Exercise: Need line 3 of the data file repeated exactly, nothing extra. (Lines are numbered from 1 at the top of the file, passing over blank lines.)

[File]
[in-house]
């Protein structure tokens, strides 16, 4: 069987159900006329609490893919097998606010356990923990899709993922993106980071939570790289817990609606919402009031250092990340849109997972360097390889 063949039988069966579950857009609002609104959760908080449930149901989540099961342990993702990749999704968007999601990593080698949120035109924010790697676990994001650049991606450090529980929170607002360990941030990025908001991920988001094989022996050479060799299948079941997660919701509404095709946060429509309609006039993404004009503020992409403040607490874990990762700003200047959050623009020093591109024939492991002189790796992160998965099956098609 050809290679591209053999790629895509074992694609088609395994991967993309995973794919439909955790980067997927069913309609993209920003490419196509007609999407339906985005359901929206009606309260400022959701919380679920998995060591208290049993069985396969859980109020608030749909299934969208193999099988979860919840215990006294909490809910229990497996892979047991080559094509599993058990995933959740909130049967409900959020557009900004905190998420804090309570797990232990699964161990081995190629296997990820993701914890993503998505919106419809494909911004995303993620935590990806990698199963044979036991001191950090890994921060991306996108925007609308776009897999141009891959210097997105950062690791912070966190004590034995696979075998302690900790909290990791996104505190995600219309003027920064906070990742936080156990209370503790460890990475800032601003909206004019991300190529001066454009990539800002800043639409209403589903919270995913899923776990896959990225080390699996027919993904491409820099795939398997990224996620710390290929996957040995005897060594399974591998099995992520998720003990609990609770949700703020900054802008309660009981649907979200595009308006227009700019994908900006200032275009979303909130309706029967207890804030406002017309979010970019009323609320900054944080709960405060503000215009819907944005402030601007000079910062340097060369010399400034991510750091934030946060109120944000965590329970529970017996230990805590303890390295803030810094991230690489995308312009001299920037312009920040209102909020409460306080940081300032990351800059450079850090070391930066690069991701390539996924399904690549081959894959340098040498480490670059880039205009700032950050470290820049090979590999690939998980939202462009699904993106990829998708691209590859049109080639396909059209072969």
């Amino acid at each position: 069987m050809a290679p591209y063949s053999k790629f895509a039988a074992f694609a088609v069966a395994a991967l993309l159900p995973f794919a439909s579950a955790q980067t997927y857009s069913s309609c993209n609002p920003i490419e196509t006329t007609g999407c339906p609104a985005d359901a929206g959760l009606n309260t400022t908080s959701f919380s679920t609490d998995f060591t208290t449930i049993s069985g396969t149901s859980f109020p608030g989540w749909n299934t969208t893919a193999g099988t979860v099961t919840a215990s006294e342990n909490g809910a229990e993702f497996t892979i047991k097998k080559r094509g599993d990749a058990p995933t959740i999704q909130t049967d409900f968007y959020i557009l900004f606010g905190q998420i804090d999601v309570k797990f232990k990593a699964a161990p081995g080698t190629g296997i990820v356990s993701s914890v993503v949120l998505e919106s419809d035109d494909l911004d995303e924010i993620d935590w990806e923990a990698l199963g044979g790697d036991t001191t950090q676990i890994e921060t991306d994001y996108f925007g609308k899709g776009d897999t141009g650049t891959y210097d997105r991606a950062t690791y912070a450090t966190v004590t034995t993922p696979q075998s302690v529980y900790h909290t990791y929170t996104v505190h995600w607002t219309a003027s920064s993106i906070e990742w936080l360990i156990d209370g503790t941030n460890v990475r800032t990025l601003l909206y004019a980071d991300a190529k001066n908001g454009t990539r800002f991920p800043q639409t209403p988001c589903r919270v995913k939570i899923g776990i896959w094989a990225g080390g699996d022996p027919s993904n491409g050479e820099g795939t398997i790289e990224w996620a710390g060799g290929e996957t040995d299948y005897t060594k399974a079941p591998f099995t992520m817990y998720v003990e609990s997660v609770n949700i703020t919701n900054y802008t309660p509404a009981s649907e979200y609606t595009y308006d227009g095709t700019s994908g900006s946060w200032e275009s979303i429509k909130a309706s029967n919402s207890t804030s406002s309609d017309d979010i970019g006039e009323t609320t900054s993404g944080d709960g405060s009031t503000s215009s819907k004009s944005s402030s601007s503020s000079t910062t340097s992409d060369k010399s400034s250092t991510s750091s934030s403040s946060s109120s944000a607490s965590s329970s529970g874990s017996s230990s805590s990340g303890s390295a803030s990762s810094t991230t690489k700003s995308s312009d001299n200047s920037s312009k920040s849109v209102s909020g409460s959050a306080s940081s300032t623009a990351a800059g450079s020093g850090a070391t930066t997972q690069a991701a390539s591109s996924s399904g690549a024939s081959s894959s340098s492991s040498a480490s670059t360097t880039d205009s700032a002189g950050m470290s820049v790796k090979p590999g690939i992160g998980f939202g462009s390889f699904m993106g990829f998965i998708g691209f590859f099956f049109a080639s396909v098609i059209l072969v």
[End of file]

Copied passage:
């Amino acid at each position: 069987m050809a290679p591209y063949s053999k790629f895509a039988a074992f694609a088609v069966a395994a991967l993309l159900p995973f794919a439909s579950a955790q980067t997927y857009s069913s309609c993209n609002p920003i490419e196509t006329t007609g999407c339906p609104a985005d359901a929206g959760l009606n309260t400022t908080s959701f919380s679920t609490d998995f060591t208290t449930i049993s069985g396969t149901s859980f109020p608030g989540w749909n299934t969208t893919a193999g099988t979860v099961t919840a215990s006294e342990n909490g809910a229990e993702f497996t892979i047991k097998k080559r094509g599993d990749a058990p995933t959740i999704q909130t049967d409900f968007y959020i557009l900004f606010g905190q998420i804090d999601v309570k797990f232990k990593a699964a161990p081995g080698t190629g296997i990820v356990s993701s914890v993503v949120l998505e919106s419809d035109d494909l911004d995303e924010i993620d935590w990806e923990a990698l199963g044979g790697d036991t001191t950090q676990i890994e921060t991306d994001y996108f925007g609308k899709g776009d897999t141009g650049t891959y210097d997105r991606a950062t690791y912070a450090t966190v004590t034995t993922p696979q075998s302690v529980y900790h909290t990791y929170t996104v505190h995600w607002t219309a003027s920064s993106i906070e990742w936080l360990i156990d209370g503790t941030n460890v990475r800032t990025l601003l909206y004019a980071d991300a190529k001066n908001g454009t990539r800002f991920p800043q639409t209403p988001c589903r919270v995913k939570i899923g776990i896959w094989a990225g080390g699996d022996p027919s993904n491409g050479e820099g795939t398997i790289e990224w996620a710390g060799g290929e996957t040995d299948y005897t060594k399974a079941p591998f099995t992520m817990y998720v003990e609990s997660v609770n949700i703020t919701n900054y802008t309660p509404a009981s649907e979200y609606t595009y308006d227009g095709t700019s994908g900006s946060w200032e275009s979303i429509k909130a309706s029967n919402s207890t804030s406002s309609d017309d979010i970019g006039e009323t609320t900054s993404g944080d709960g405060s009031t503000s215009s819907k004009s944005s402030s601007s503020s000079t910062t340097s992409d060369k010399s400034s250092t991510s750091s934030s403040s946060s109120s944000a607490s965590s329970s529970g874990s017996s230990s805590s990340g303890s390295a803030s990762s810094t991230t690489k700003s995308s312009d001299n200047s920037s312009k920040s849109v209102s909020g409460s959050a306080s940081s300032t623009a990351a800059g450079s020093g850090a070391t930066t997972q690069a991701a390539s591109s996924s399904g690549a024939s081959s894959s340098s492991s040498a480490s670059t360097t880039d205009s700032a002189g950050m470290s820049v790796k090979p590999g690939i992160g998980f939202g462009s390889f699904m993106g990829f998965i998708g691209f590859f099956f049109a080639s396909v098609i059209l072969v």